Fan changes mind, plans to give 2,000th RBI ball to Albert Pujols

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Ben Weinrib
·Yahoo Sports Contributor
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At long last, Albert Pujols will get his historic ball back.

The Los Angeles Angels first baseman reached 2,000 RBIs in spectacular fashion on Thursday with his 639th career home run, but because he hit the ball out of the field of play, the team couldn’t immediately secure the ball.

The Tigers fan who caught the ball, Ely Hydes, initially rebuffed offers to give the ball to the Angels. But after sleeping on it, Hydes told the Detroit News on Friday that he would give the ball to Pujols for no reward.

"All I ever wanted was to sleep on it," Hydes said. "I slept on it and I woke up and I think [Pujols] is a class act.

"He's not my player, he's not my guy, I don't deserve the ball.”

Immediately after the game, Tigers staff made several offers to Hydes for the ball. The club initially offered an autographed Pujols baseball in return and eventually upped its offer to also include a jersey, memorabilia from Tigers star Miguel Cabrera and a chance to meet Pujols.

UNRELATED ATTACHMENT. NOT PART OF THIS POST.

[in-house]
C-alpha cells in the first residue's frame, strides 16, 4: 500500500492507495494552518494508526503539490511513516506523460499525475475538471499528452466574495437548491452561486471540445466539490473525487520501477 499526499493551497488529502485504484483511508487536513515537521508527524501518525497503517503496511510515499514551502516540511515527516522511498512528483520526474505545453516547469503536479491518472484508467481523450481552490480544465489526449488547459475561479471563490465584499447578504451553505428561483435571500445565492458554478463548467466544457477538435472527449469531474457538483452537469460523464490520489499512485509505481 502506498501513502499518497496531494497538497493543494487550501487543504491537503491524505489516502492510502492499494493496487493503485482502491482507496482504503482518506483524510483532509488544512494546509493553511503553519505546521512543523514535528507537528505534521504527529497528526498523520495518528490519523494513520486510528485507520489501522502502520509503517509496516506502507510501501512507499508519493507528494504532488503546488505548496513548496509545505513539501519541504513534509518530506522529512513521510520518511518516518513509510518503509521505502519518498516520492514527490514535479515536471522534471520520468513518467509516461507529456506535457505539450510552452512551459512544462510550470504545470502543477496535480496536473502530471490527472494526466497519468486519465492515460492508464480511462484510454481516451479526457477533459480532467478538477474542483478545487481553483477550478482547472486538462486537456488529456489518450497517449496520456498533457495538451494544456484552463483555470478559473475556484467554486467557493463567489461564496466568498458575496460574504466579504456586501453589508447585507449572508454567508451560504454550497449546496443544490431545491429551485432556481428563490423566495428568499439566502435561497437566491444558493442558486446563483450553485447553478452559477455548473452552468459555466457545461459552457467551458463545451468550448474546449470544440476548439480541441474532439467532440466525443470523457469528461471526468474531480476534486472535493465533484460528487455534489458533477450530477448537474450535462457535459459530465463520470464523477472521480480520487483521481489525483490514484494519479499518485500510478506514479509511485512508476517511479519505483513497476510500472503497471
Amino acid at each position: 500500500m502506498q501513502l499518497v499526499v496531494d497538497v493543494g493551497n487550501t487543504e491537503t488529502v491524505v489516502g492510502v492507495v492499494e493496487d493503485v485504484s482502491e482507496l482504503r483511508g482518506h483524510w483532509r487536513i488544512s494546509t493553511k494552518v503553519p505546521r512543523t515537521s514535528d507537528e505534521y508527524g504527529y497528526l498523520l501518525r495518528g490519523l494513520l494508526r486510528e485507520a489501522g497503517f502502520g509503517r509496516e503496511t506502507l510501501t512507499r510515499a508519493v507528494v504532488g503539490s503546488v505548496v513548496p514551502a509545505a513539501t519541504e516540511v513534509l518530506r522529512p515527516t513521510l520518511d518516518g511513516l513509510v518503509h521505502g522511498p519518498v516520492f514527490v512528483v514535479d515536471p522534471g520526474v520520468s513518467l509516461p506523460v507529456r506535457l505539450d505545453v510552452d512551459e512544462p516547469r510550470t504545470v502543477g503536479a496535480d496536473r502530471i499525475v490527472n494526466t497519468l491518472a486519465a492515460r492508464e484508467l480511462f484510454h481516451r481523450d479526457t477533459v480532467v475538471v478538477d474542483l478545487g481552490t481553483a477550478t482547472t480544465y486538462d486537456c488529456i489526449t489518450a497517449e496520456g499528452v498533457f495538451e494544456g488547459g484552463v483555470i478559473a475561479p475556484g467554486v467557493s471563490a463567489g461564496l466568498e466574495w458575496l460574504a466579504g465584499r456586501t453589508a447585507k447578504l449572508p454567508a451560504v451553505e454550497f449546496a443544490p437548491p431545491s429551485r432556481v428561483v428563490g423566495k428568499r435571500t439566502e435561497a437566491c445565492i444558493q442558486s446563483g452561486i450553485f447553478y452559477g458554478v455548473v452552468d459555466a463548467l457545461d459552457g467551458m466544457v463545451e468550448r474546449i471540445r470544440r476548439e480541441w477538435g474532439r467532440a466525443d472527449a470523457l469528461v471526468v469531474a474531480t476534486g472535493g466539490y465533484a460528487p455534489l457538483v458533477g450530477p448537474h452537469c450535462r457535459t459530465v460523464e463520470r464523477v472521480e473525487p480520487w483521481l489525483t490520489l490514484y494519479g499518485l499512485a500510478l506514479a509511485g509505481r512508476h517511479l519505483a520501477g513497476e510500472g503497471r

The Tigers pointed out that Major League Baseball could not authenticate the ball because of chain-of-custody concerns — rendering the ball worthless to sell — but that didn’t stop an Angels fan from reportedly offering him $25,000 for the ball. Still, Hydes appeared happy to keep the ball for his own enjoyment.

Los Angeles Angels' Albert Pujols tosses his bat after hitting a solo home run in the third inning of a baseball game against the Detroit Tigers in Detroit, Thursday, May 9, 2019. The home run gave Pujols his 2,000 career RBI. (AP Photo/Paul Sancya)
Angels first baseman Albert Pujols tosses his bat after hitting a solo home run for his 2,000 career RBI. (AP Photo/Paul Sancya)

For what it’s worth, Pujols did not seem too concerned about not getting to keep the ball. Maybe $344 million makes it easier to get over small hiccups.

“I told the guys, ‘Just leave it. Just let him have it,’” Pujols said after the game. “I think he can have a great piece of history with him. When he looks at the ball, he can remind himself of this game. I don’t fight about it. I think we play this game for the fans, too, and if they want to keep it, I think they have the right to. I just hope he can enjoy it.”

Hydes may not come away with money or Pujols memorabilia from the experience, but he will come away with another prize. According to the Detroit News, after hearing about his love for their franks, Hebrew National will send him a summer's supply of hot dogs.

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